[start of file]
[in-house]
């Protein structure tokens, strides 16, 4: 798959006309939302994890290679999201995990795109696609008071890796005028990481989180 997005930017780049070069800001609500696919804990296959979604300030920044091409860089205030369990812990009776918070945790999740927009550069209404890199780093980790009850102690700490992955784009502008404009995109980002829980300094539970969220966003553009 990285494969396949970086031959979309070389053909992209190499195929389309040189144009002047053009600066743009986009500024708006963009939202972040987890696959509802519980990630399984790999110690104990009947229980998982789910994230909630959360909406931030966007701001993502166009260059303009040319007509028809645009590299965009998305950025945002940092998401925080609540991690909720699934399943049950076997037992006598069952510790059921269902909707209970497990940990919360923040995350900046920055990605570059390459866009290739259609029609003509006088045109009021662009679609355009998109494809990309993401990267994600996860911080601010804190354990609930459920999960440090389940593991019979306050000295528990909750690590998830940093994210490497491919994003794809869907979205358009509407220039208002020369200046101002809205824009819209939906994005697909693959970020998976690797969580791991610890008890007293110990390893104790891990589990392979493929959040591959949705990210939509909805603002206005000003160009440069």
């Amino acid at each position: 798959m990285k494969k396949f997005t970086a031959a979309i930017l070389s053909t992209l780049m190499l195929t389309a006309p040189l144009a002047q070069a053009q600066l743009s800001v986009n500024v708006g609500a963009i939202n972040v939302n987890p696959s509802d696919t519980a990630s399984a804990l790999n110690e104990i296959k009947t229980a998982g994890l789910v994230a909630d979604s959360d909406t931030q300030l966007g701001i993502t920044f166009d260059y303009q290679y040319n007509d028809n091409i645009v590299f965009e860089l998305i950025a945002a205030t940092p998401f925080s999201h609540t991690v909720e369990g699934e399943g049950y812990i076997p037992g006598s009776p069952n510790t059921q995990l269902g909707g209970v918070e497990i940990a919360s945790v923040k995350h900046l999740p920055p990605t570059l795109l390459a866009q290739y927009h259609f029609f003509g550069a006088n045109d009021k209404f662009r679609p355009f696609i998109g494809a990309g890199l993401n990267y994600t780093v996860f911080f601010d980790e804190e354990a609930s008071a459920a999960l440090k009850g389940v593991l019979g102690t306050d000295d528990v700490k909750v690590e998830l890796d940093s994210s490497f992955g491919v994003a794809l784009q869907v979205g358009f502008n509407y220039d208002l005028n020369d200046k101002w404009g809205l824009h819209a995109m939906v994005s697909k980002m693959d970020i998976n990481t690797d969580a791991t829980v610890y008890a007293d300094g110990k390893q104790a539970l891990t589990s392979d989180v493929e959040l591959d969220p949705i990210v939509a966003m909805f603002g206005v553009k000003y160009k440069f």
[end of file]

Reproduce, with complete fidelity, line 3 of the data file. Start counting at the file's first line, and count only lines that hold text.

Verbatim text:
């Amino acid at each position: 798959m990285k494969k396949f997005t970086a031959a979309i930017l070389s053909t992209l780049m190499l195929t389309a006309p040189l144009a002047q070069a053009q600066l743009s800001v986009n500024v708006g609500a963009i939202n972040v939302n987890p696959s509802d696919t519980a990630s399984a804990l790999n110690e104990i296959k009947t229980a998982g994890l789910v994230a909630d979604s959360d909406t931030q300030l966007g701001i993502t920044f166009d260059y303009q290679y040319n007509d028809n091409i645009v590299f965009e860089l998305i950025a945002a205030t940092p998401f925080s999201h609540t991690v909720e369990g699934e399943g049950y812990i076997p037992g006598s009776p069952n510790t059921q995990l269902g909707g209970v918070e497990i940990a919360s945790v923040k995350h900046l999740p920055p990605t570059l795109l390459a866009q290739y927009h259609f029609f003509g550069a006088n045109d009021k209404f662009r679609p355009f696609i998109g494809a990309g890199l993401n990267y994600t780093v996860f911080f601010d980790e804190e354990a609930s008071a459920a999960l440090k009850g389940v593991l019979g102690t306050d000295d528990v700490k909750v690590e998830l890796d940093s994210s490497f992955g491919v994003a794809l784009q869907v979205g358009f502008n509407y220039d208002l005028n020369d200046k101002w404009g809205l824009h819209a995109m939906v994005s697909k980002m693959d970020i998976n990481t690797d969580a791991t829980v610890y008890a007293d300094g110990k390893q104790a539970l891990t589990s392979d989180v493929e959040l591959d969220p949705i990210v939509a966003m909805f603002g206005v553009k000003y160009k440069f």